Your Employee Has a Side Job

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Your Employee Has a Side Job

An estimated 57 million Americans are pursuing side jobs and that number is growing.  Employees have a right to do what they want when not working, however, side jobs are a stressful and controversial issue for employers.  Working a second job may be just fine, as long as the employee is still effective and efficient in performing the duties of the primary job.  However, if that is not true or if the employer risks loss of confidential information, customer information or intellectual property, there could be a conflict of interest.

Employers have a legitimate business interest in knowing when an employee’s outside activities involve a conflict or a potential conflict with the employee’s duty of loyalty to the employer.  Employers should evaluate whether the outside activity involves:

  •      •a competitor or an activity that is a conflict with the company’s business;
  •      •interferes with an employee’s duty to the company; and/or
  •      •interferes with the employee’s regularly scheduled or expected work hours.


In California, employers are not allowed to simply prohibit employees from having another job.  But, companies can place restrictions.  No moonlighting policies should be tailored to restrict second jobs with competitors, customers, or other restrictions related to a potential conflict of interest.

With the move away from traditional office spaces, implementation of flexible hours, more focus on work/life balance and the competitive hiring landscape, it is more difficult than ever for an employer to know with confidence if an employee is engaging in behaviors or activities that could be problematic or competitively harmful to the business.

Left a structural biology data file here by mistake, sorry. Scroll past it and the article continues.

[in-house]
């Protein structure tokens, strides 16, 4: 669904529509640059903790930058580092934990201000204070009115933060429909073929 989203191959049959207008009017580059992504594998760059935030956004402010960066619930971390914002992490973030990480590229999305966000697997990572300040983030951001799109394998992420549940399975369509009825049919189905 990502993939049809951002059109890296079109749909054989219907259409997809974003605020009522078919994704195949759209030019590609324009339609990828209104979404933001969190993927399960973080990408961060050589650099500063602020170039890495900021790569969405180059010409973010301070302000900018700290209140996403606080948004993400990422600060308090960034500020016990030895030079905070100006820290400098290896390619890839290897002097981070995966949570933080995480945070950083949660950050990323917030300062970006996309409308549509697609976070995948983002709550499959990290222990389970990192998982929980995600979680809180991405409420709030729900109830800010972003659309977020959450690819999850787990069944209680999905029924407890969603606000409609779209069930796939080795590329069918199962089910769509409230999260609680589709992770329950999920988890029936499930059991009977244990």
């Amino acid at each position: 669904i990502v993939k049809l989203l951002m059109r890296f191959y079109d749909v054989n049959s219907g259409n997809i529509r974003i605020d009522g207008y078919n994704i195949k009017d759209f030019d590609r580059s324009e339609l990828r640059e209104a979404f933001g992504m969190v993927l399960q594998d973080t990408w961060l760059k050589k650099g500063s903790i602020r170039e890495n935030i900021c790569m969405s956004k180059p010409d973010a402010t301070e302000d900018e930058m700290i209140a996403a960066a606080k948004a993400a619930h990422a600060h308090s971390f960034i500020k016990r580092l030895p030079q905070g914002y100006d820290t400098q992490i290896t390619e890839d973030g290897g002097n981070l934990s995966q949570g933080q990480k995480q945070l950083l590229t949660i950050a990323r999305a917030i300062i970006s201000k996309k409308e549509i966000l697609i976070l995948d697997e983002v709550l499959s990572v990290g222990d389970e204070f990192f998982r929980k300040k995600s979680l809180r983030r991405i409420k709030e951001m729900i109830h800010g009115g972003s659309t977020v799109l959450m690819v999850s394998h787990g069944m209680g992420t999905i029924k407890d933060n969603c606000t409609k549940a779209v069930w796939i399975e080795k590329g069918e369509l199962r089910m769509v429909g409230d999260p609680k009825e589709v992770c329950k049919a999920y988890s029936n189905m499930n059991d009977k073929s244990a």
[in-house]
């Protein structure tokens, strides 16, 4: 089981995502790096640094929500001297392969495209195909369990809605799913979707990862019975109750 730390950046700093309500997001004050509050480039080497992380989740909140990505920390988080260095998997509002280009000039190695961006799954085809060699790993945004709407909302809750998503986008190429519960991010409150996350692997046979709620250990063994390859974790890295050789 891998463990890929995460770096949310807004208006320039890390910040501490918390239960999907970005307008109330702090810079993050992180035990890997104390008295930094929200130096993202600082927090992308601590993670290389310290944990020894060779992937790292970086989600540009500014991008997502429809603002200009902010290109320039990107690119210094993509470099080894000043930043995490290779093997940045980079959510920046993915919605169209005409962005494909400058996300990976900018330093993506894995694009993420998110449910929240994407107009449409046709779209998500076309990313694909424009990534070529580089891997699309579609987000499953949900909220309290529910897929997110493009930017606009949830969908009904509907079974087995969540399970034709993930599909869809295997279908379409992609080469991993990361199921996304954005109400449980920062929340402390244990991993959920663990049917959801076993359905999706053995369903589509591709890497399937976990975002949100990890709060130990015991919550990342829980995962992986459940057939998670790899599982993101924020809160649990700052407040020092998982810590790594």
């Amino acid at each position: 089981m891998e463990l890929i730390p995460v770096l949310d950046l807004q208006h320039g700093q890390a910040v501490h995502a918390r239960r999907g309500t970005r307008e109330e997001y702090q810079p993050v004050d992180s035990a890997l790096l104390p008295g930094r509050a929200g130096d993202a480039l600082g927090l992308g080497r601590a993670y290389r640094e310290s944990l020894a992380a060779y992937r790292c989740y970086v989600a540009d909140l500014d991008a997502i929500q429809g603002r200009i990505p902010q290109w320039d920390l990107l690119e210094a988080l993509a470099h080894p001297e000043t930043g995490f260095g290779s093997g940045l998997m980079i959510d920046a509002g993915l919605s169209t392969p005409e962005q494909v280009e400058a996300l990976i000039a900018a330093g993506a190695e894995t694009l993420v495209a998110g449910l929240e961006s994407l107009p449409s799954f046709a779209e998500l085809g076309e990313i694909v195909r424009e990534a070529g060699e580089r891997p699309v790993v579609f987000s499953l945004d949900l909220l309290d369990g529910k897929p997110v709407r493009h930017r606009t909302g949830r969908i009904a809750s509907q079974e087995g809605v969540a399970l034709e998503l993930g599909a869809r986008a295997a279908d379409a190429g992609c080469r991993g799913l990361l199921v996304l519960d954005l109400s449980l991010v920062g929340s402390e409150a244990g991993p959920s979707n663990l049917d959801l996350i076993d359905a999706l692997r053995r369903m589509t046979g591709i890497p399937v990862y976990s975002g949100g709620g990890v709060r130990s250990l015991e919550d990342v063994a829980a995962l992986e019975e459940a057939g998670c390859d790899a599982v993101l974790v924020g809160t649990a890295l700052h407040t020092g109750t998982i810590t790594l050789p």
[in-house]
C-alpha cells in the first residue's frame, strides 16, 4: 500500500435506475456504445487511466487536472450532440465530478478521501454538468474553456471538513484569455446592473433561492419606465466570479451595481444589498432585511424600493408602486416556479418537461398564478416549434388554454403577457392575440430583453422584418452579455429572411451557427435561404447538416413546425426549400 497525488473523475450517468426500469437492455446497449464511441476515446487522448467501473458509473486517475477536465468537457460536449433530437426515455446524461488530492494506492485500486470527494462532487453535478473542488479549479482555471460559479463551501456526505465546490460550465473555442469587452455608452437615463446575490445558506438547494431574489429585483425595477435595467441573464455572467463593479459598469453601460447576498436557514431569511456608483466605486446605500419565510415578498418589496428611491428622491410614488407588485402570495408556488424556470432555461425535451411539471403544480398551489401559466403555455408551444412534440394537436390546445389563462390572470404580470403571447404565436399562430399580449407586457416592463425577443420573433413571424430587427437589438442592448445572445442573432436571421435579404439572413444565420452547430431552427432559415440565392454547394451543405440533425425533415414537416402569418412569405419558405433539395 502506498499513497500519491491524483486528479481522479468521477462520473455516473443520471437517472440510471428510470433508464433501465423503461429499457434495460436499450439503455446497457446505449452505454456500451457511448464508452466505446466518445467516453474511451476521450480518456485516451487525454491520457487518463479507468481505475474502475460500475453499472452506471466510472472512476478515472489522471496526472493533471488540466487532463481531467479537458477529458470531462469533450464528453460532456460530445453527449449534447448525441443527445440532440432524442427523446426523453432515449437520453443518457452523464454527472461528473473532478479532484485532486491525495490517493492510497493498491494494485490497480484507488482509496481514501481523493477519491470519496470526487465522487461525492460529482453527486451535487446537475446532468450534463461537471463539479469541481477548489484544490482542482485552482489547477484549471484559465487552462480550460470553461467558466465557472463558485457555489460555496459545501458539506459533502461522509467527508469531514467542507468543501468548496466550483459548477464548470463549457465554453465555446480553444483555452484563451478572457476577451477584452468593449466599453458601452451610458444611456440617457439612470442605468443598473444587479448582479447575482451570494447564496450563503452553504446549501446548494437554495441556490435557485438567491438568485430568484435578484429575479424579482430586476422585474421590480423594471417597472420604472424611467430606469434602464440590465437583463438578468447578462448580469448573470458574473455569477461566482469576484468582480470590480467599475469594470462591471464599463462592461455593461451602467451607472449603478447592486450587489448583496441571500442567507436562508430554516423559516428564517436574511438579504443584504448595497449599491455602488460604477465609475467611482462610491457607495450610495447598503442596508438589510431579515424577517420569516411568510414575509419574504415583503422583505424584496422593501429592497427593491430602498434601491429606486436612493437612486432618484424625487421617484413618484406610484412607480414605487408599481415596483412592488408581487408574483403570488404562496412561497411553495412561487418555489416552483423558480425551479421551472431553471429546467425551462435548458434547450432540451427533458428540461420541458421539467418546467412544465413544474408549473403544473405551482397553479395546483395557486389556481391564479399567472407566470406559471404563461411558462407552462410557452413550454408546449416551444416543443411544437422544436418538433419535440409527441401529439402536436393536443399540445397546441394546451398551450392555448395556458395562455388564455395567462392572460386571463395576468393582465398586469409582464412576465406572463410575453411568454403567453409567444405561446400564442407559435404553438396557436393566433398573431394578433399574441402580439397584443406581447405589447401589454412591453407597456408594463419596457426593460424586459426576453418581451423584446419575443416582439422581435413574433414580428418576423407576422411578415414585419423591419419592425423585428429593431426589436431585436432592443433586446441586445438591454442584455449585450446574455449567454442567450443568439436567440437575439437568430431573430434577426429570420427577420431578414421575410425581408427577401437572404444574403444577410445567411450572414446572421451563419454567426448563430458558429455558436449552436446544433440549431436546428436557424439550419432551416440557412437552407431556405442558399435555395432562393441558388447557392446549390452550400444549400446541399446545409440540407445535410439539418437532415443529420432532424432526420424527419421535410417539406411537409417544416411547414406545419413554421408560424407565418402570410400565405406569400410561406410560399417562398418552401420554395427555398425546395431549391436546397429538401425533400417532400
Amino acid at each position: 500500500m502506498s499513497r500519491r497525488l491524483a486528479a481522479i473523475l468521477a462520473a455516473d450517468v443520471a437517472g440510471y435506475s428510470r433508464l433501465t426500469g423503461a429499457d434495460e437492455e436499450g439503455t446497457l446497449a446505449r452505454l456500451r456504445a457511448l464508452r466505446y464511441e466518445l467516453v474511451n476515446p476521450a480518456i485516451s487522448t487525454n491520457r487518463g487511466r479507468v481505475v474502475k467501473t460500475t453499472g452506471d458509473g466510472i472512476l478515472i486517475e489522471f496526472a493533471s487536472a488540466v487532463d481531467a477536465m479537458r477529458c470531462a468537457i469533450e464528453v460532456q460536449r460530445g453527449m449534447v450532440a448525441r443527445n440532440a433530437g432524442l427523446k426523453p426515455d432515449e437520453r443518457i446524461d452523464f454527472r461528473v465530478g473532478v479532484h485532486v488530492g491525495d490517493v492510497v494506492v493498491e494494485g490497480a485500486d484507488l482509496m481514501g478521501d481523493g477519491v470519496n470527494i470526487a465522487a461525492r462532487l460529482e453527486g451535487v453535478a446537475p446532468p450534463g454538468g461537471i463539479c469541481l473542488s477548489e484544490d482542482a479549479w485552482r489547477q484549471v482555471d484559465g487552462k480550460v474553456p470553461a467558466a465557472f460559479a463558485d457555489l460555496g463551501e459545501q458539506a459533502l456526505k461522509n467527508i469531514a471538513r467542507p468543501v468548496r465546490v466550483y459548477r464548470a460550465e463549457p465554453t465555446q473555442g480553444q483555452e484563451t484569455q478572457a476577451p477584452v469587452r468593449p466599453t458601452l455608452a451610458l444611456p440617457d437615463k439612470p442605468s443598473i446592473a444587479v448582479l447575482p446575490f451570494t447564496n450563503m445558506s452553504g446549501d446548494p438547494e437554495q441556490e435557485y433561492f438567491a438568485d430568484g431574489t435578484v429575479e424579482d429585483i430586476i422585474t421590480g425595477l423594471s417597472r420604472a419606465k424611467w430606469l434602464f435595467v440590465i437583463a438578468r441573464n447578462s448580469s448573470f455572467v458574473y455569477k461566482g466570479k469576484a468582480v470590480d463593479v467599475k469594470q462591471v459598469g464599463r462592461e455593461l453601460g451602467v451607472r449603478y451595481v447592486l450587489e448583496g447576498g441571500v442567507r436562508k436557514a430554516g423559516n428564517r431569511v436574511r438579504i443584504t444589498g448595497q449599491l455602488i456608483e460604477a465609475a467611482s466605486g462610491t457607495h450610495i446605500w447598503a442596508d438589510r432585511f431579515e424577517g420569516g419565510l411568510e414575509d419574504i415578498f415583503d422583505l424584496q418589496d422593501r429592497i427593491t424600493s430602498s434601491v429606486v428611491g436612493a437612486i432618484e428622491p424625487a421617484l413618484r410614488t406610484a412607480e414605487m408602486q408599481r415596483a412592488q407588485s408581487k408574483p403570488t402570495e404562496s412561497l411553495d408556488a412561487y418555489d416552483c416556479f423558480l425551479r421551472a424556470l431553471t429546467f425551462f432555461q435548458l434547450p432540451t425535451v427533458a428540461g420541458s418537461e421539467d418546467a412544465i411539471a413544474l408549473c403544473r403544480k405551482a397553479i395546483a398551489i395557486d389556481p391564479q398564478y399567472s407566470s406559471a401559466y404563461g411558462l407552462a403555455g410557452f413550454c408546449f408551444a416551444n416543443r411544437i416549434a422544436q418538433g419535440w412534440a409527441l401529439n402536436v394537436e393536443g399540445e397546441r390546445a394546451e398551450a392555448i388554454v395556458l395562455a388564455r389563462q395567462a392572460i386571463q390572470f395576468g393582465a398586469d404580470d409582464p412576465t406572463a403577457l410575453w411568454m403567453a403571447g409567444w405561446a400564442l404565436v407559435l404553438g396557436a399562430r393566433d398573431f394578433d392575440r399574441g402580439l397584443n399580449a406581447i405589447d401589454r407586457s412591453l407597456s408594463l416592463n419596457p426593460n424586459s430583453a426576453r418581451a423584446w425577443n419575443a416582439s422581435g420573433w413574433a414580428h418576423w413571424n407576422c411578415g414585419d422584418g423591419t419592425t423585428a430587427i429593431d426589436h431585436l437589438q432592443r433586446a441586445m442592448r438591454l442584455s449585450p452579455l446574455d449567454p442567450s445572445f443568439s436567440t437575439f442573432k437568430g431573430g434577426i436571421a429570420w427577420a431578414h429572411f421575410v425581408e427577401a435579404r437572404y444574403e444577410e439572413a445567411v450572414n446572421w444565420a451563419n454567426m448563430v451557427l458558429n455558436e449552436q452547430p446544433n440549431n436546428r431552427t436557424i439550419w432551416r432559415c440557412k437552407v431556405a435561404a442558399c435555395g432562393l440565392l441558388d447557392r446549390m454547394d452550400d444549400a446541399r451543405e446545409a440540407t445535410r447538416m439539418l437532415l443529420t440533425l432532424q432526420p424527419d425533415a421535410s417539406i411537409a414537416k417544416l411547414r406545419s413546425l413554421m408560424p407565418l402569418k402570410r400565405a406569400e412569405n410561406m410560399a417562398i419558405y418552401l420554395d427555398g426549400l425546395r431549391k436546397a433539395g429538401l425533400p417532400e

While employees are protected by privacy rules when engaging in certain lawful off-duty activities, it’s a good time for companies to set some parameters around what the company can tolerate in regard to outside employment and adopt an official policy to ensure everyone at the company has knowledge of what is expected.  Be mindful of your state laws protecting employees who engage in outside work, when creating these policies.

Here at Epps & Coulson, LLP we understand you may have questions regarding employee outside employment.  We are available to advise and help you implement policies to protect you.  Contact Dawn at:

Information contained in this Memo is intended for informational and educational purposes only and does not constitute legal advice or opinion, nor is it a substitute for the professional judgment of an attorney.  It is considered advertising under laws of some states.  Epps & Coulson, LLP encourages you to call to discuss these

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